Black studies major proposal stalled for program prioritization

By Satta Kendor

The Center for Black Studies and NIU students said they hope to expand black studies from a minor to a major pending program prioritization.

NIU administrators met with the Center for Black Studies on April 29 to discuss the possibility of black studies becoming a major — a program request made by students, according to an April 9 Northern Star article — however the process remains in the discussion phase as more than 260 academic programs will soon be under review by the program prioritization academic task force.

Program prioritization is the process NIU will undergo to determine mergers, cuts and increases in funding for academic and administrative programs. Members of the two task forces that will review programs have been appointed, but their names will not be announced until all letters of agreement have been signed.

“Right now we’re just talking about it because … we have the prioritization process going forward this summer and so we would put that in as something that we would like to see,” said LaVerne Gyant, Center for Black Studies director. “I think people don’t tend to see black studies as a viable discipline; they see it as a feel good discipline. So because they think they’ll get an easy A they don’t think the work is rigorous — and that is not true.”

Ashley Palmer, junior English major and black studies minor, said students can go a lot further with a black studies major.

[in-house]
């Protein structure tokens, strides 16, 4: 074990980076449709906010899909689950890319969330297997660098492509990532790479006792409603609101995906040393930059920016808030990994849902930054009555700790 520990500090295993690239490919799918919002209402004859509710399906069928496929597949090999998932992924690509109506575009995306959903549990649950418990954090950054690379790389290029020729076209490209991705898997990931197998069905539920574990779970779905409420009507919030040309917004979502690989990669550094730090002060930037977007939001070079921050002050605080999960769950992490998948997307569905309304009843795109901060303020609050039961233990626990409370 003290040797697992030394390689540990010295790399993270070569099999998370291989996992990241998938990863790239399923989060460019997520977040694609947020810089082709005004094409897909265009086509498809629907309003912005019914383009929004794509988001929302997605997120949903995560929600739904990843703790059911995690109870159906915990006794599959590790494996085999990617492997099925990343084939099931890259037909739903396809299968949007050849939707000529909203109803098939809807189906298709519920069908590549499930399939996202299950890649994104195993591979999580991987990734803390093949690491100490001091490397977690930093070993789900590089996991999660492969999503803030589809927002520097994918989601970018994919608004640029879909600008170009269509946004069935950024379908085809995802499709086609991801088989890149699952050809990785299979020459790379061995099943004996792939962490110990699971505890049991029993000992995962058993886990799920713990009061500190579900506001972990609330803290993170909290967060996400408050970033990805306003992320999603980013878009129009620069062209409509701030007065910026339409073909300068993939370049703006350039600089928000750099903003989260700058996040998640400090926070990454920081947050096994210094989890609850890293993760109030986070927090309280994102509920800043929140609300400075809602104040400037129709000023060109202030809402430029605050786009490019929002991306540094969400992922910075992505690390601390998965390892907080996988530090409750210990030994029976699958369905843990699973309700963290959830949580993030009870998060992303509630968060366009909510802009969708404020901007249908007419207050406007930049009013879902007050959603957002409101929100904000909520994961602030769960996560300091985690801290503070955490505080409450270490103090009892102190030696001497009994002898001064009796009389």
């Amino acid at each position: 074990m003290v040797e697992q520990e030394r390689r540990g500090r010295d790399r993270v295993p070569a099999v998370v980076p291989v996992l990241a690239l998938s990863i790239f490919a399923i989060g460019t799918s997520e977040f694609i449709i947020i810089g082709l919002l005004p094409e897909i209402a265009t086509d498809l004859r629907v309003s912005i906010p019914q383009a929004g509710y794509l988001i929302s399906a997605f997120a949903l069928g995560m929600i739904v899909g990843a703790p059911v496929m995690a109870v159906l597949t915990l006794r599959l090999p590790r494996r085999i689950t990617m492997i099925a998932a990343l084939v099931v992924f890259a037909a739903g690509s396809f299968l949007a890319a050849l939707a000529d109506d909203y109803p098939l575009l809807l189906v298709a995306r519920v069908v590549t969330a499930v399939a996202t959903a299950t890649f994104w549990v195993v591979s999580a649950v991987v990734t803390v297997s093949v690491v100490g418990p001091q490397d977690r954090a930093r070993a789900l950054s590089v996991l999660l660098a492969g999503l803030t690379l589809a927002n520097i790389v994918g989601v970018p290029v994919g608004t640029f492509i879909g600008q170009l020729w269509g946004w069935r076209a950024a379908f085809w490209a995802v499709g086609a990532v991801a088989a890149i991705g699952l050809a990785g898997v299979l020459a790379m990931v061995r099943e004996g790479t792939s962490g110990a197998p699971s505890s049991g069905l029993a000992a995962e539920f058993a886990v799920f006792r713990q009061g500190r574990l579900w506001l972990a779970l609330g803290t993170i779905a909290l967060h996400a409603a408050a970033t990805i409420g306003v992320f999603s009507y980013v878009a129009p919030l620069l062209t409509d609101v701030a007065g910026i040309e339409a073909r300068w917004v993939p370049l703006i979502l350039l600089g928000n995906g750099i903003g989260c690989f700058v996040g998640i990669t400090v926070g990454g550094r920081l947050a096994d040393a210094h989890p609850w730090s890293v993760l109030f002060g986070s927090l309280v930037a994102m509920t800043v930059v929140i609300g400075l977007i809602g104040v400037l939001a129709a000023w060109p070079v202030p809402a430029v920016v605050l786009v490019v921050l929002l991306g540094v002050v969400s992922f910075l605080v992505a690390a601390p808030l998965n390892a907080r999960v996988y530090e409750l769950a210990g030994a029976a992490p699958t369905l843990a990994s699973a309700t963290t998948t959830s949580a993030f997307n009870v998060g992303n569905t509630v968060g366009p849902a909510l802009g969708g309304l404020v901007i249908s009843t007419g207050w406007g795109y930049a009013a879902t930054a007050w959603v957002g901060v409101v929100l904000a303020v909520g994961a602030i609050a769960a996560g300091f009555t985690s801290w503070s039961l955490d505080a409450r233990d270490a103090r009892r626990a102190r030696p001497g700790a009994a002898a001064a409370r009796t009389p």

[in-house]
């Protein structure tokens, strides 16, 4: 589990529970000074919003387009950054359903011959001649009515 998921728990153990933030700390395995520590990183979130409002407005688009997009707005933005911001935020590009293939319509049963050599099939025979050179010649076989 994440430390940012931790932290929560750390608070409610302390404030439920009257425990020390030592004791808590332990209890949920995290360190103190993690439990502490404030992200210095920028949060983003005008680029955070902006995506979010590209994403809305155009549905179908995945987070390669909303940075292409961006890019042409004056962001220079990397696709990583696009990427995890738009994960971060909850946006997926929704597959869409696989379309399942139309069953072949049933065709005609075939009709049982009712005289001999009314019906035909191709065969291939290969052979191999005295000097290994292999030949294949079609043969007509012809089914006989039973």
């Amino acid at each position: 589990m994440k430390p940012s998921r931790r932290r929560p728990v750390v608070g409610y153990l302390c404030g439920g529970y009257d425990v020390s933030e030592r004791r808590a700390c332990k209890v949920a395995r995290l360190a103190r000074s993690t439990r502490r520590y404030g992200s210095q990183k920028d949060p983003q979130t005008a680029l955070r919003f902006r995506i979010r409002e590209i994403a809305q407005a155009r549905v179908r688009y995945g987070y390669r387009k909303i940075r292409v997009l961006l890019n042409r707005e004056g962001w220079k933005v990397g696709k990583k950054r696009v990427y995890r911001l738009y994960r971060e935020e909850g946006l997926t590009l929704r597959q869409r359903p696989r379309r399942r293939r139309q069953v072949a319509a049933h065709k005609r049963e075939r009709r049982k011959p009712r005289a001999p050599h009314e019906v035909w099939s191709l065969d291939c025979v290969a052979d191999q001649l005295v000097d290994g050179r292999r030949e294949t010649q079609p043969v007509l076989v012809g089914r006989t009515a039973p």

“I think that there are a lot of relevant career paths that a person can take with a black studies major,” Palmer said. “I think that it’s important because of contributions that African Americans have made since we have been in America.”

Departments are mandated to write reviews on all programs and will have the opportunity to propose any new programs this fall, said Carolinda Douglass, vice provost for Academic Planning and Development and facilitator for the program prioritization coordinating team. The reviews and proposals will then be sent to the academic task force.

“I think anything that we can do to promote the wonderful diversity that we have at NIU and to create innovations that draw and retain students to NIU — students of diverse background and experiences — is certainly worth very serious consideration,” Douglass said.

The task forces will look at reviews and proposals starting in spring 2016 and the university can anticipate results in April 2016, Douglass said. If the academic task force approves the major proposal, the program will then need approval from the Board of Trustees and the Illinois Board of Higher Education. These processes could take six to 12 months, depending on how backed up the Illinois Board of Higher Education is, Douglass said.

“This is a movement that [we’re] just going to continue until we are ready to move forward with the university and all of that,” Gyant said. “We can’t do anything until this prioritization and the financial situation of the university is better.”